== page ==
Button number two, in the center console, is marked with a picture of a wrench. Although it lacks the dramatic quality of the first it is none the less a very serious button indeed. Even the suggestion of mechanical failure brings grim looks to the employees of Mercedes. Our salesman explained this can be pressed in the event of a flat tire, or to bring a helpful mechanic with a few gallons of gasoline, and possibly a technician to get the home-made CD that’s stuck, out of any of the car’s three players. We were assured that in the unlikely event the car should suffer a breakdown in even the smallest of components a significantly better Benz would arrive for our use while our ride was “re-educated.” Button number two is for technical faults and also is available without charge for the life of the car.
The third button, also in the center console, is marked with an “I.” Button number three is for those situations that are sometimes the most confounding and desperate for Mercedes owners. For example these situations could include avoiding having to look out the window to actually determine the weather, ending the interminable wait for the financial news to announce the current price of Apple stock, finding out during a heated discussion who actually was the 36th President, or most disagreeable of all, determining the location of the closest Brooks Brothers when it turns out, that in the light of this particular afternoon, this shirt almost clashes with these slacks and you look quite the fool. Button number 3 is for information, some charges may apply (especially if you want your new emergency ensemble delivered).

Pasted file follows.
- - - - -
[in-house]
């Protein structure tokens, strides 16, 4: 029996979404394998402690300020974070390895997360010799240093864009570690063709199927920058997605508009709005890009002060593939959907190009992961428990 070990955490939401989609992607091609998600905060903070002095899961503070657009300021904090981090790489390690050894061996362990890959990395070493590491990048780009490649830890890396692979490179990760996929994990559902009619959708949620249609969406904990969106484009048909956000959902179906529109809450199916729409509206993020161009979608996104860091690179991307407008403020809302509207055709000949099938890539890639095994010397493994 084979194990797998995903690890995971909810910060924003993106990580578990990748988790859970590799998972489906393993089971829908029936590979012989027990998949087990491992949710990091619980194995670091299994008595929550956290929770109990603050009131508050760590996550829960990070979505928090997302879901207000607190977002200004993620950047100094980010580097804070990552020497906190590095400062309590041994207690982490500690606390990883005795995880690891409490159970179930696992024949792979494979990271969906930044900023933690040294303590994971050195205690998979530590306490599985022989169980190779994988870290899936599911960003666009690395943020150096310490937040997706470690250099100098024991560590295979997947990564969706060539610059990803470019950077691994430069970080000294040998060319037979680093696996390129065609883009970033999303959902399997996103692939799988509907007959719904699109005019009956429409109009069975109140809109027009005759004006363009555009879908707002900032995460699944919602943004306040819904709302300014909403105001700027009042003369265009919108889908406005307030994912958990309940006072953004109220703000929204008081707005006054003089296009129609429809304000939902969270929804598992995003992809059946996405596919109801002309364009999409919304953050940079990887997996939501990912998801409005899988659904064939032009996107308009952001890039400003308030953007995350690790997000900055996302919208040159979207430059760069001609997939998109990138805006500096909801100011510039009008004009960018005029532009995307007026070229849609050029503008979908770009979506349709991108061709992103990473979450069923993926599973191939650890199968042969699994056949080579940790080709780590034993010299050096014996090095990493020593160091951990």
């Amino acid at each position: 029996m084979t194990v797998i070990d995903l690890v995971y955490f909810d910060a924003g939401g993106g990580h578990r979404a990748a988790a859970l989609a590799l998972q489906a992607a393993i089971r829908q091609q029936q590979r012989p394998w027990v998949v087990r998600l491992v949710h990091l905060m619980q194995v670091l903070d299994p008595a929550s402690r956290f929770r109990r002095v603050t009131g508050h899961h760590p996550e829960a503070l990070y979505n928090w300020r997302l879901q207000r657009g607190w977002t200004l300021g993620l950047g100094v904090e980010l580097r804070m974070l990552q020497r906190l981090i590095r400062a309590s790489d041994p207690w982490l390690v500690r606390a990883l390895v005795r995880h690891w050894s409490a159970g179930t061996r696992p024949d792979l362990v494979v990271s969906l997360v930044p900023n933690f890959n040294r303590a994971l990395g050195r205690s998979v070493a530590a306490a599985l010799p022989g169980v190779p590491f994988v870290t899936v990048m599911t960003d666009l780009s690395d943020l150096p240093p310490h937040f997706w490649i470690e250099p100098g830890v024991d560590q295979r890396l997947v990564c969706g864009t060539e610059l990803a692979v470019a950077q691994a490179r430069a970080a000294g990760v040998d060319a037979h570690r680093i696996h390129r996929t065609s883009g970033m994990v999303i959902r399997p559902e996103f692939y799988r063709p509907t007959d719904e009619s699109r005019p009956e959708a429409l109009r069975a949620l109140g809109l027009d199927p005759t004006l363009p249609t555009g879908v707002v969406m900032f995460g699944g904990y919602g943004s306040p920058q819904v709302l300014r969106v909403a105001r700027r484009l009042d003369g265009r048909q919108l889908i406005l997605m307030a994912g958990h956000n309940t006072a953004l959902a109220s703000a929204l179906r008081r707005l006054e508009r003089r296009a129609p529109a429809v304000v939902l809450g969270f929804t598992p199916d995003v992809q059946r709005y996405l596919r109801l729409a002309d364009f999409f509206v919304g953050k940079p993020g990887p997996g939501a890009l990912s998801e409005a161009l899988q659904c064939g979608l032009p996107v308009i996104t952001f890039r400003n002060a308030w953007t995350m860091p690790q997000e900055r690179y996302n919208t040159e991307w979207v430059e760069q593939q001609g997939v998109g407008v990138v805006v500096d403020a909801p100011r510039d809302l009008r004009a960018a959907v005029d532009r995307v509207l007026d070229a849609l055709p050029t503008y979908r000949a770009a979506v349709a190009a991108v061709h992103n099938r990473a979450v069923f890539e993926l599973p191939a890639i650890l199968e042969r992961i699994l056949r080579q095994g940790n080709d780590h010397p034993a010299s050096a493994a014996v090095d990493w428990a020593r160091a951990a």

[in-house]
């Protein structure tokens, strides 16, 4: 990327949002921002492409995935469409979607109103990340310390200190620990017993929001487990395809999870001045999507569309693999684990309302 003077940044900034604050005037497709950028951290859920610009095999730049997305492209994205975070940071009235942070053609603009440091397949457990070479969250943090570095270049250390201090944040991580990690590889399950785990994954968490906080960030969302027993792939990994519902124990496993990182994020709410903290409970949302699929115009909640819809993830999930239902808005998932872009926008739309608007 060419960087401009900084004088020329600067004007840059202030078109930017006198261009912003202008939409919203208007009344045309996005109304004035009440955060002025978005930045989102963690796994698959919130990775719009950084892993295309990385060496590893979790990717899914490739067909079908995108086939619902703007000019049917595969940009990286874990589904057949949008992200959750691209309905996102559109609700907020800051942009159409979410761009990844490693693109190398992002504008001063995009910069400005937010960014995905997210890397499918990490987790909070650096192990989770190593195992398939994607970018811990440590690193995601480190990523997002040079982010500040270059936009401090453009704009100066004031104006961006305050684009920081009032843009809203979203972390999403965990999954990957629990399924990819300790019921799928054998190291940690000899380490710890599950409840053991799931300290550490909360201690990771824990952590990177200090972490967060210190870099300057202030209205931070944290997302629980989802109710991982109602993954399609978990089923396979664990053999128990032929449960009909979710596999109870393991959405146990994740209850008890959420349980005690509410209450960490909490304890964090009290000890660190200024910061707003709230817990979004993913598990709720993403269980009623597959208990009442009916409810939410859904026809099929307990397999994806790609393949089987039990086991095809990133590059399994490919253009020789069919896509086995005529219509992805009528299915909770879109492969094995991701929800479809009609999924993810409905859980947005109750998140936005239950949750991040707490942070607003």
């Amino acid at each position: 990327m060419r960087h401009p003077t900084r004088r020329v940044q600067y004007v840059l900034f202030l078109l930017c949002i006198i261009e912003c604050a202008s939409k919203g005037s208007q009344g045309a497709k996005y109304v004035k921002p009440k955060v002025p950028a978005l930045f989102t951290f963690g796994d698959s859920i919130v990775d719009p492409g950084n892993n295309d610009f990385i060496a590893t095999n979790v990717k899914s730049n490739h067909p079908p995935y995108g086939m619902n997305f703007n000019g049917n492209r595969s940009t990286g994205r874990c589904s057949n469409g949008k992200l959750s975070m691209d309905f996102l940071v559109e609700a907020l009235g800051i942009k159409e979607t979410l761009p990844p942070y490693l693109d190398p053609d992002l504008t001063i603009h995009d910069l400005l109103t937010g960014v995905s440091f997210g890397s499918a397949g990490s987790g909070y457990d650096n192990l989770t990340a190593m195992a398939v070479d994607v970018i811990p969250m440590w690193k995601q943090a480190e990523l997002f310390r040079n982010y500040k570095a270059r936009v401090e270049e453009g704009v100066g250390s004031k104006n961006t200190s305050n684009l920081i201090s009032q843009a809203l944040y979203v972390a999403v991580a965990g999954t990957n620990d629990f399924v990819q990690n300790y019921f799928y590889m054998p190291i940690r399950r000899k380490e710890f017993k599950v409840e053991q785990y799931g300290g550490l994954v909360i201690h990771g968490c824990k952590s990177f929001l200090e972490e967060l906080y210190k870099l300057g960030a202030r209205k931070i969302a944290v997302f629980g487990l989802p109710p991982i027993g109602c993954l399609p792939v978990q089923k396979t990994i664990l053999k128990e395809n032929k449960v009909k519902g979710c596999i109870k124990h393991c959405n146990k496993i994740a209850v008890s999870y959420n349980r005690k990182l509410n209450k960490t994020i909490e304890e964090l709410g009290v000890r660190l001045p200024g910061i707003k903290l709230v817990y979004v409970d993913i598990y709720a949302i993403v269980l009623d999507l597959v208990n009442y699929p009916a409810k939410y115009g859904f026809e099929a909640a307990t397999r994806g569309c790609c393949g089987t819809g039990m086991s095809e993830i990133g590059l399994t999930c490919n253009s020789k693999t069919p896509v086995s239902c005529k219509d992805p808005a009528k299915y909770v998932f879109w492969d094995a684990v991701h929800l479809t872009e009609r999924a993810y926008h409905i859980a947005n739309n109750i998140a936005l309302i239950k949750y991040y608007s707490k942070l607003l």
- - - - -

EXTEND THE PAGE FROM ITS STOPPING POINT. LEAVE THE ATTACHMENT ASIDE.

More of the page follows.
With these and about a thousand other reasons I shall slay the doubters of our decision. It is a used car, but the word is these are not even broken in till they pass 100,000 miles. From the closest examination, I can tell that owners who pay the full price for a new Mercedes, take maintenance very seriously. If I have any suspicions I can just ask the car itself, we call her “Angela M,” and hear details of even the lightest fingerprint. If she happens to be out with another driver, I can find her on my phone which will be handy when locating either of our sons. If all else fails to sway the most doubtful and unconvinced, I’ll call my wife and slyly open a drawer. Don’t worry, I won’t watch your Honor.
Copyright Prentiss Gray 2012